Religious Coalition Claims Most People of Faith Support Abortion Rights
July 7, 2008 - 7:03 PM
Washington (CNSNews.com) - A "vast majority" of people of faith support a woman's right to get an abortion, according to a participant at the annual conference of the Religious Coalition for Reproductive Choice (RCRC).
"It's a well-kept secret, but it is really true," said Ann Hayman, who spoke with CNSNews.com Tuesday at the conference in Washington, D.C. "The Religious Coalition really represents that seventy, eighty percent of the folks out there," she added.
Rev. Carlton Veazey, president and chief executive officer of the coalition, said his group supports "a woman's right to determine when or whether to have children according to her own conscience and religious beliefs without governmental interference."
However, a spokeswoman for the conservative group Concerned Women for America (CWA), said the real motive of the RCRC is to "persuade public opinion on the issue of abortion."
"Birds of a feather flock together. People who hold to certain beliefs are going to surround themselves with other people who hold that same belief," said Wendy Wright, spokeswoman for CWA. "They may think that a lot of people of faith have that belief, but that is because everyone that they know hold the same belief that they hold."
According to Veazey, the challenge for his group is to mobilize the people who agree with RCRC's stance on abortion.
Susan Higgins, another participant at the conference, said the three-day meeting allows people to come from all over the country to network.
"It gives us a chance to network and share ideas about how to reach out to the people that we are trying to minister to," Higgins said. "That means trying to get our message of pro-faith, pro-family, pro-choice -- that there are actually faith groups out there that are pro-choice."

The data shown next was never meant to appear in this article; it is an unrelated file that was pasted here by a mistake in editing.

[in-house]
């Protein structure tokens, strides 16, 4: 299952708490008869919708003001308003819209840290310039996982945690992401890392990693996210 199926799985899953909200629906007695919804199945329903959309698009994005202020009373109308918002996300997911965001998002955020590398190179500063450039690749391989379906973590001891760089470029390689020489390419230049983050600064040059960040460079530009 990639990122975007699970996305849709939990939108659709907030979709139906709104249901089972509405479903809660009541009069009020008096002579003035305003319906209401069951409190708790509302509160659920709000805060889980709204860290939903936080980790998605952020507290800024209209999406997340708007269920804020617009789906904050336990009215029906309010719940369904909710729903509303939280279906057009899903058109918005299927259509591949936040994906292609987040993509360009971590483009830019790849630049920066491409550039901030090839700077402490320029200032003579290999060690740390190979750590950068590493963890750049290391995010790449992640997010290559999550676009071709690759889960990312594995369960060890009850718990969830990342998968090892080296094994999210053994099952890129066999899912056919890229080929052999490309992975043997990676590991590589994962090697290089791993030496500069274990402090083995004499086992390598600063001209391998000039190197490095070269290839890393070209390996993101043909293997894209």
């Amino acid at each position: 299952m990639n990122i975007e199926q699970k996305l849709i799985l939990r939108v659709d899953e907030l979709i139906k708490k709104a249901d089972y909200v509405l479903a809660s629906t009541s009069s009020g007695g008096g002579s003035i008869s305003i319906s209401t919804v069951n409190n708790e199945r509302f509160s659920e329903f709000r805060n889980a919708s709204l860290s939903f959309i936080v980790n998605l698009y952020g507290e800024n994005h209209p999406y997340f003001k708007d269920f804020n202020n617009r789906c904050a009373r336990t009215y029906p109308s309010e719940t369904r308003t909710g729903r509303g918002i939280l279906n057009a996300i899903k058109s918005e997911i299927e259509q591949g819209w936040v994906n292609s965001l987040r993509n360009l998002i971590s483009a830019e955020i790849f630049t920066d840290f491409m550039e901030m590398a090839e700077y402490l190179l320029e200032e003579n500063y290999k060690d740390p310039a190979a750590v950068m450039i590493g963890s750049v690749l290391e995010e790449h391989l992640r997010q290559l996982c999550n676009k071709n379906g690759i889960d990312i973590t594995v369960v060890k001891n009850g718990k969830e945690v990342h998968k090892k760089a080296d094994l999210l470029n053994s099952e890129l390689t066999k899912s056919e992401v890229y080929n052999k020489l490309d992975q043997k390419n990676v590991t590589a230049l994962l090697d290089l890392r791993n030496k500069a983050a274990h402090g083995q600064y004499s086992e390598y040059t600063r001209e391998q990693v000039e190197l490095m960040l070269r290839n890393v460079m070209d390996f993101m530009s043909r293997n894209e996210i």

Lyndsey Young, one of the youth activists at the conference, said it helps young people learn how to articulate their position.
"I think it is really important for the Religious Coalition for Reproductive Choice to be in touch with young people, to understand that the issues may be a little different and to be really in sync with what the youth need and the counseling options that they need and how they feel about things," Young said.
The core issue for young people is reproductive freedom, she said.
"Most young people that I know believe that the decision on reproductive freedom, whether it be abortion or contraception, is a choice between the woman and her God, and she should make that decision with her God," Young said.
Veazey said there is a major misconception that religious people cannot support abortion rights.
"We are trying to say that religious people can be and are in favor of a woman's right to choose," he said. "Our organization is pro-choice; it is not pro-abortion. We believe a woman should have that choice to make."
Veazey emphasized that it was not just one choice, but several that women have to make regarding a pregnancy.
"They can either have the child and put it up for adoption, they can go full term or they can terminate. But, this is a choice that they make after careful reflection and guidance from a religious leader," Veazey said.
Wright said the Religious Coalition for Reproductive Choice has a loose definition of faith.
"You have people who are ordained in certain Christian denominations who don't even believe that Jesus Christ is God or that He rose from the dead. Those are two of the most basic tenets of Christianity," Wright said.
Wright accused the RCRC of focusing more on abortion than on the alternatives available to women.
"What I have found with these same people is that they claim they are in support of women having options, but the only option that they provide is abortion," she said. "They do virtually nothing to help women who choose the more difficult decision of carrying a child to term, so their rhetoric just doesn't live up to their actions."
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